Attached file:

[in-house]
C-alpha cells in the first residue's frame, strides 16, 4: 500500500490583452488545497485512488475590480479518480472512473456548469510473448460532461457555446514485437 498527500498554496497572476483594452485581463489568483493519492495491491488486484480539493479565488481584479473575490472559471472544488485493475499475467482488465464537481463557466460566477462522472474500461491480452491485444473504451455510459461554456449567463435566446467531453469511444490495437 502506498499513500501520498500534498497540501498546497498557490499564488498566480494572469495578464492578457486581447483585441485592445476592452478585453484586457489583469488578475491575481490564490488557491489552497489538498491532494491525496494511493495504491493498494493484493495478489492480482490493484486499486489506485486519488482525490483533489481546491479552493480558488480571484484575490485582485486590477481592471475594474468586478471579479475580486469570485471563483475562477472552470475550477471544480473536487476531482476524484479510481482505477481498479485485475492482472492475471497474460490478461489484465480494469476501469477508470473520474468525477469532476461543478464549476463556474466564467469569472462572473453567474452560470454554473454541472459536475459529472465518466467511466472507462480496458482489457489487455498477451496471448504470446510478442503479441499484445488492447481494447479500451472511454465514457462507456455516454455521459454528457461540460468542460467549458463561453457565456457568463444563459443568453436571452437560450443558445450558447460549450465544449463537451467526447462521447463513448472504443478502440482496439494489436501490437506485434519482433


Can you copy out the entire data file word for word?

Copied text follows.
[in-house]
C-alpha cells in the first residue's frame, strides 16, 4: 500500500490583452488545497485512488475590480479518480472512473456548469510473448460532461457555446514485437 498527500498554496497572476483594452485581463489568483493519492495491491488486484480539493479565488481584479473575490472559471472544488485493475499475467482488465464537481463557466460566477462522472474500461491480452491485444473504451455510459461554456449567463435566446467531453469511444490495437 502506498499513500501520498500534498497540501498546497498557490499564488498566480494572469495578464492578457486581447483585441485592445476592452478585453484586457489583469488578475491575481490564490488557491489552497489538498491532494491525496494511493495504491493498494493484493495478489492480482490493484486499486489506485486519488482525490483533489481546491479552493480558488480571484484575490485582485486590477481592471475594474468586478471579479475580486469570485471563483475562477472552470475550477471544480473536487476531482476524484479510481482505477481498479485485475492482472492475471497474460490478461489484465480494469476501469477508470473520474468525477469532476461543478464549476463556474466564467469569472462572473453567474452560470454554473454541472459536475459529472465518466467511466472507462480496458482489457489487455498477451496471448504470446510478442503479441499484445488492447481494447479500451472511454465514457462507456455516454455521459454528457461540460468542460467549458463561453457565456457568463444563459443568453436571452437560450443558445450558447460549450465544449463537451467526447462521447463513448472504443478502440482496439494489436501490437506485434519482433